Subsequently, in an attempt to freely change the size of the ink droplet to control the size of each of the ink dots to be formed on a recording sheet there was devised a device for changing the magnitude (height) of a pulse voltage applied to an electromechanical transducer to change pressure put on the ink liquid inside the ink chamber to thereby control the size of the ink droplet from the nozzle. This is an attempt to control the ink droplet size according to the pulse voltage level and it is based on the idea that if pressure to be put on the ink liquid is larger, then the droplet size from the nozzle is larger, while if the pressure is smaller, then the droplet size from the nozzle is smaller.

However, according to this device, the ink droplet size-changeable range is narrow, and it has been found that it is difficult for the device to form ink droplets of a certain size. The ink chamber, electromechanical transducer, and the like, which constitute the ink-jet printer head, have their own intrinsic oscillation frequencies. If the oscillation frequency produced by the pulse voltage applied to the electromechanical transducer is not coincident with the foregoing intrinsic oscillation frequency, then the applied pressure causes ink droplets to be efficiently ejected in a uniform size from the nozzle, but if the oscillation frequency produced by the pulse voltage applied to the electromechanical transducer is close to resonance frequency, then the oscillation frequency is attracted to the resonance frequency, whereby the ink droplet ejection from the nozzle becomes unstable. This is considered to be the cause of narrowing the ink droplet size-changeable range. Accordingly, even if the pulse voltage to be applied to the electromechanical transducer were changed to thereby change pressure put on the ink liquid, the ink droplet size from the nozzle would be unable to be changed arbitrarily, so that the dots to be formed on a recording sheet is not controllable freely.

As has been described, existing techniques of the prior art are unable to control freely the size of the droplet ejected from the nozzle, and thus unable to control the size of the dot to be formed on a recording sheet.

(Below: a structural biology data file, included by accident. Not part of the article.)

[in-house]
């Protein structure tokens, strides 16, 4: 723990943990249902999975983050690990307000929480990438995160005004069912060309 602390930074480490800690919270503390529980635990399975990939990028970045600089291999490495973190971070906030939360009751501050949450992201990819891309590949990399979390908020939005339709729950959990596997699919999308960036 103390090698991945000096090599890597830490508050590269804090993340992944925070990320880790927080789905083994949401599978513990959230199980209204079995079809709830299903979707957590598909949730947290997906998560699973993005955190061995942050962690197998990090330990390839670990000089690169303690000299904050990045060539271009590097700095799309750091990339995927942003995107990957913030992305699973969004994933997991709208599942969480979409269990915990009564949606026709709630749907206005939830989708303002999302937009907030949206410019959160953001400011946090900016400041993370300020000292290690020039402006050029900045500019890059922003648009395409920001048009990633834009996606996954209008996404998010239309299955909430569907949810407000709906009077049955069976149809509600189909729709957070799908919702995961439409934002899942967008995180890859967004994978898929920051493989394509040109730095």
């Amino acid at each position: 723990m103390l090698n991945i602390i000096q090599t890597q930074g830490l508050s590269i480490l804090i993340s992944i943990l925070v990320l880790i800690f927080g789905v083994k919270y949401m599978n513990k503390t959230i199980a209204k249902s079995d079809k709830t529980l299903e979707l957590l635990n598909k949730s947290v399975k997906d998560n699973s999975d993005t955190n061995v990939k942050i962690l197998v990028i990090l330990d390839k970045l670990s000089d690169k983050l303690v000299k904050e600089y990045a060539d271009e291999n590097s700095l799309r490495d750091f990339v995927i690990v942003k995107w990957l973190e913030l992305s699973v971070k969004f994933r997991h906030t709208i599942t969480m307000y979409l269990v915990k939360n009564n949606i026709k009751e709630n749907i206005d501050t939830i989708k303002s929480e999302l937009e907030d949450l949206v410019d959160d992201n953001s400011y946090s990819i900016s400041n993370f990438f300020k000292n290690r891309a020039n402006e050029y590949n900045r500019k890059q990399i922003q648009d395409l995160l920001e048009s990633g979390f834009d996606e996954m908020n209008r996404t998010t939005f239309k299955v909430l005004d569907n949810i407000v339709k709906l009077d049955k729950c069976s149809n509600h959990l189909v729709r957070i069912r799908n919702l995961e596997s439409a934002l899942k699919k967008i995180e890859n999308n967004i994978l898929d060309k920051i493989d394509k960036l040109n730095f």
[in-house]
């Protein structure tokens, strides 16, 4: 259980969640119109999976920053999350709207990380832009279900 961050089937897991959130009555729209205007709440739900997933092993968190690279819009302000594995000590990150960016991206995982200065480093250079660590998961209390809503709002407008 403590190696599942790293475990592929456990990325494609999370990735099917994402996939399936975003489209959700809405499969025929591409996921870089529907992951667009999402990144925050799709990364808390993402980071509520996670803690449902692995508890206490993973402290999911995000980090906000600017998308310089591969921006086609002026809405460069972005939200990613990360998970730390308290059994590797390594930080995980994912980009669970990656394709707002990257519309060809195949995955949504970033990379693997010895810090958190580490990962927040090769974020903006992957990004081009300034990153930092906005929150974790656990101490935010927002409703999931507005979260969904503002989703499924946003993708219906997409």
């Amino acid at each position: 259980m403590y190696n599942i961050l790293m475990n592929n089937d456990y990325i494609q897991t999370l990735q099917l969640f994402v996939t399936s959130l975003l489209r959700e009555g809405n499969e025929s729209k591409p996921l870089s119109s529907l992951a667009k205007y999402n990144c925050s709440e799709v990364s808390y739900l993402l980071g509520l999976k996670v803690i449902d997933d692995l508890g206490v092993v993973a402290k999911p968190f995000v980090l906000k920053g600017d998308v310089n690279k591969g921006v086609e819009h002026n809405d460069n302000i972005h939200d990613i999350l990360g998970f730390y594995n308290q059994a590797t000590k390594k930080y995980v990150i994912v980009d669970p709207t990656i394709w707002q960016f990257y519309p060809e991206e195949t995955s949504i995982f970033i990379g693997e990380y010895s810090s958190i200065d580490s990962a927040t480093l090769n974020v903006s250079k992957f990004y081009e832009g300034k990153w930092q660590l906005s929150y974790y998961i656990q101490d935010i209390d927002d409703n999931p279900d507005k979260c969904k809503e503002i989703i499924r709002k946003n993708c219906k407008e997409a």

As a result of our investigation, we have found out that even where the same pulse voltage is applied to the electro-mechanical transducer, the tip position of the ink liquid inside the nozzle at the time when the pulse voltage is applied has relation to the size of the droplet.

Namely, even if the same pulse voltage were applied to the electromechanical transducer, the droplet ejected from the nozzle would become different in the size between when nozzle 1 is filled with an ink liquid 2 so that the tip end position of ink liquid 2 comes up to the orifice of nozzle 1 as shown in FIG. 1(b) and when the tip position of ink liquid 2 inside nozzle 1 is at a distance l from the orifice of nozzle 1 as shown in FIG. 1(c).

If the size of the ink droplet is taken on the axis of ordinate and the distance l between the nozzle orifice and the tip position of the ink liquid is taken on the axis of abscissa, even when the same pulse voltage is applied, the ink droplet size changes as given in FIG. 2.

OBJECT AND SUMMARY OF THE INVENTION

It is therefore an object of the present invention to provide an on-demand-type ink-jet recording apparatus which is designed so as to change continuously and stably the ink droplet size over a wide range to thereby enable to effect high-quality halftone-gradation recordings.

We considered that if the control of the tip position of the ink liquid inside the nozzle is made before applying the main pulse voltage for the formation of the ink droplet to be ejected from the nozzle, then the ink droplet size can be changed freely, whereby the dot size to be recorded on a recording sheet can be controlled freely. Thus we have made the present invention.

In an on-demand type ink-jet recording apparatus which comprises an ink-jet printer head comprising an ink chamber and provided thereon an electro mechanical transducer to which an electric pulse is to be applied to eject an ink droplet (hereinafter referred to as "main pulse"), a nozzle from which said ink droplet is to be ejected and an ink supplying passage through which said ink is supplied to the ink chamber, the improvement characterized in that said inkjet recording apparatus comprises a means for applying to said electro mechanical transducer at least one electric pulse (hereinafter referred to as "preceding pulse") prior to said main pulse so as to variably control the position of ink meniscus in the nozzle, said preceding pulse not having enough energy for the ink to be ejected from the nozzle.

BRIEF DESCRIPTION OF THE DRAWINGS

FIG. 1(a) is a cross-sectional view of the recording head of an ink-jet recording apparatus, and FIG. 1 (b) and (c) are cross-sectional views of the recording head for comparison of the difference in the tip position of the ink liquid inside the nozzle.

FIG. 2 is a graph showing the change in the ink droplet size in accordance with the difference in the tip position of the ink liquid.

FIG. 3(a) and (b) are drawings showing the input pulse waveform and driving pulse waveform, respectively, in an example of conventional apparatus.

FIG. 4(a) and (b) are drawings showing the input pulse waveform and driving pulse waveform, respectively, when applying an advance pulse voltage, in an example of the present invention.